Ecclesiastes written c. 450-200 BCE, is one of the "Wisdom" books of the Old Testament. The title is a Latin transliteration of the Greek translation of the Hebrew word Kohelet (also written as Koheleth, Qoheleth or Qohelet). The unnamed author introduces "Kohelet" as the son of David (1:1); he does not use his own voice again until the final verses (12:9-14), where he gives his own thoughts and summarises the statements of "Kohelet".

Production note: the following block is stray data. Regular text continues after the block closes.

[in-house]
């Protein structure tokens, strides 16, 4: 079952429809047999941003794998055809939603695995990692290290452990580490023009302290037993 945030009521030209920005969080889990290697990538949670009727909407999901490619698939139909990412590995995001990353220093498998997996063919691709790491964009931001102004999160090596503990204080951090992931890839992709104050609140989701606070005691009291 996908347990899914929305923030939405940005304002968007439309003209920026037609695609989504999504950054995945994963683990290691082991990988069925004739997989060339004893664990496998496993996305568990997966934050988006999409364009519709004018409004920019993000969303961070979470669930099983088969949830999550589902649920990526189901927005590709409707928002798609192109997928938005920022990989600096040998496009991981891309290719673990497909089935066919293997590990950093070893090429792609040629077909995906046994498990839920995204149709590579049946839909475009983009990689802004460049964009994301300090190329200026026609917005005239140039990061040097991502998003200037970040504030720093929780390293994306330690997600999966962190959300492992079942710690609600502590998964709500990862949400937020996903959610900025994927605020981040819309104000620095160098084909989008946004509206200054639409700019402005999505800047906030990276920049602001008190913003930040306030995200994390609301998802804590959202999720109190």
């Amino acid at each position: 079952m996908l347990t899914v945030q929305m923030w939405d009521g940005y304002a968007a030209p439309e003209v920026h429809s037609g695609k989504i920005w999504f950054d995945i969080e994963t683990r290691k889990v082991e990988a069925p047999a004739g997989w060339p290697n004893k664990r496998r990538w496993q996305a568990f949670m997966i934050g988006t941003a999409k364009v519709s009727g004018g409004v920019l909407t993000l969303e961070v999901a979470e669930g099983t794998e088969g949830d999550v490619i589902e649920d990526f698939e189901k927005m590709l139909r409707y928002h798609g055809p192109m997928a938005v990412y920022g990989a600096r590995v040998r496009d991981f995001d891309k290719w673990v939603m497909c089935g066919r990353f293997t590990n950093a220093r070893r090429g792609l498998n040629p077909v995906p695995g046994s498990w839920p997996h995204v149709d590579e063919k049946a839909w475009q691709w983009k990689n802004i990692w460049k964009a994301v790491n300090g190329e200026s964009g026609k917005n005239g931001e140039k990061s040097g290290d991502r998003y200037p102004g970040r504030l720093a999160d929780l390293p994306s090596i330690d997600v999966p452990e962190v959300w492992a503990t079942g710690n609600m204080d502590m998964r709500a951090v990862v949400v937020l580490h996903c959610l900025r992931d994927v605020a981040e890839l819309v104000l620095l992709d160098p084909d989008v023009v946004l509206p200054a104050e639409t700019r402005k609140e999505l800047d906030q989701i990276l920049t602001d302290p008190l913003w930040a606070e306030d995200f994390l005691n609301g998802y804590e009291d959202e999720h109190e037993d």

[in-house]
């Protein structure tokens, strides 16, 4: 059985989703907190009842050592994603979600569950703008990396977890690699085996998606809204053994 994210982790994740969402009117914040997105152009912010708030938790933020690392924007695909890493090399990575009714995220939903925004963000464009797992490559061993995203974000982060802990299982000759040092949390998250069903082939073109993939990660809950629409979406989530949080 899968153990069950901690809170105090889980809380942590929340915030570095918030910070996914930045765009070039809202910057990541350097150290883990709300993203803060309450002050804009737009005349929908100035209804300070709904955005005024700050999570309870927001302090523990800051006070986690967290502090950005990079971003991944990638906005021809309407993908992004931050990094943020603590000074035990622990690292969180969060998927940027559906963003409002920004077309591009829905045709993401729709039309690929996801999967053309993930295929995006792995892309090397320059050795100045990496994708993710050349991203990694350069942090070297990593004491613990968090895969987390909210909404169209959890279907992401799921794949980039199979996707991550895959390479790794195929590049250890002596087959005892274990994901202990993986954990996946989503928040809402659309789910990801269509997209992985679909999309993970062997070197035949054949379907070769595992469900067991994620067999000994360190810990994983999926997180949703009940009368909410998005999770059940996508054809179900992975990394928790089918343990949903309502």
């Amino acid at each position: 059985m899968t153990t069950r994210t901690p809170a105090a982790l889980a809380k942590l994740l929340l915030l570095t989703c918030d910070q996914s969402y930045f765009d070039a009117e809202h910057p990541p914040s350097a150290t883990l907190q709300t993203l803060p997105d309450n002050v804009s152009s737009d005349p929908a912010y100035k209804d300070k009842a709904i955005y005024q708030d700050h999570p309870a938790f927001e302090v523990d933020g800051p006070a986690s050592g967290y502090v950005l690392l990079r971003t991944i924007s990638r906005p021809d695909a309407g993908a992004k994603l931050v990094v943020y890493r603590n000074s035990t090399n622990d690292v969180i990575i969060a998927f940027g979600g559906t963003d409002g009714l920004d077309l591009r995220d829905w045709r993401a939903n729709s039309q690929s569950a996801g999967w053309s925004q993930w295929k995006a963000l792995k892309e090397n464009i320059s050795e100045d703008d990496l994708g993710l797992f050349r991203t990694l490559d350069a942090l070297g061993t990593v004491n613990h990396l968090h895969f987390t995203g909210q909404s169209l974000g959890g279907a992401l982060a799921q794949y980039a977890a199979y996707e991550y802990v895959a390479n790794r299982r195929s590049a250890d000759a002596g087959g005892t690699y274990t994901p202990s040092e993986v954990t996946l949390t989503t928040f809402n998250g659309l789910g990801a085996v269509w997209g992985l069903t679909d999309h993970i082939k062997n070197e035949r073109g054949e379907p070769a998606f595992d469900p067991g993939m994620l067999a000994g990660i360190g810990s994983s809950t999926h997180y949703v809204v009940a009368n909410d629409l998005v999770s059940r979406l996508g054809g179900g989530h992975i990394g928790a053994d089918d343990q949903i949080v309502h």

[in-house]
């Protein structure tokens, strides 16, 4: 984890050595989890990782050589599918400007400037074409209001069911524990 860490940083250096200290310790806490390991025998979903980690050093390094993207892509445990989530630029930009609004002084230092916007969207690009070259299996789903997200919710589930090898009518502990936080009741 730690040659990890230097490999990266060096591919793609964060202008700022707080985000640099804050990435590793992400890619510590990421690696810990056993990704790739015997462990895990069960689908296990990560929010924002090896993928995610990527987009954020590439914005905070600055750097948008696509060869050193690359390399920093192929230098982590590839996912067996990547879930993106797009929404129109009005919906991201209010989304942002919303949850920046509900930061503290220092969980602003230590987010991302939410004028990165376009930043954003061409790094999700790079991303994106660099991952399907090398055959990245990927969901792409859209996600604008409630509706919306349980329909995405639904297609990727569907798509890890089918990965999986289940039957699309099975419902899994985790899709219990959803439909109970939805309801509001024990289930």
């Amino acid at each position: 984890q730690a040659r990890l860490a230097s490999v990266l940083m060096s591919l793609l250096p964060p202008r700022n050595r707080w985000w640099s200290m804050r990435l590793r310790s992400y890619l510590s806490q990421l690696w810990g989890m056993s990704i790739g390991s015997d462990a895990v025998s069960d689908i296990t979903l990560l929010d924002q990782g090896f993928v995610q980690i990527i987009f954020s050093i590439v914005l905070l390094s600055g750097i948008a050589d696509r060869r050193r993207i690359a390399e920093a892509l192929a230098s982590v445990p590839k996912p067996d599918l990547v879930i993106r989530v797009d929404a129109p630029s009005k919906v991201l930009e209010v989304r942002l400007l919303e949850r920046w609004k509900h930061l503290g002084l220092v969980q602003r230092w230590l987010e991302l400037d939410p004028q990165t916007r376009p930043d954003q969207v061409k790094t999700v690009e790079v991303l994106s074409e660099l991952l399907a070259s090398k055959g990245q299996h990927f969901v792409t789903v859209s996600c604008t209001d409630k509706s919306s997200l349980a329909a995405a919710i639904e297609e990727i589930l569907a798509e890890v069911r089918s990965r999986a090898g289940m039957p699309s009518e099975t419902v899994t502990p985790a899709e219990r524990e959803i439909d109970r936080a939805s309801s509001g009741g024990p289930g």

Kohelet proclaims that all human actions are hevel, "vapor" or "breath", meaning "insubstantial", "vain", or "futile", since the lives of both wise and foolish people all end in death. While Kohelet clearly endorses wisdom as a means for a well-lived earthly life, he is unable to ascribe eternal meaning to it. In light of this perceived senselessness, he suggests that human beings should enjoy the simple pleasures of daily life, such as eating, drinking, and taking enjoyment in one's work, which are gifts from the hand of God. The book concludes with the injunction to "Fear God, and keep his commandments; for that is the whole duty of everyone", but the Oxford Bible Commentary notes that this "lends the saying an orthodox tone which is quite absent in the monologue."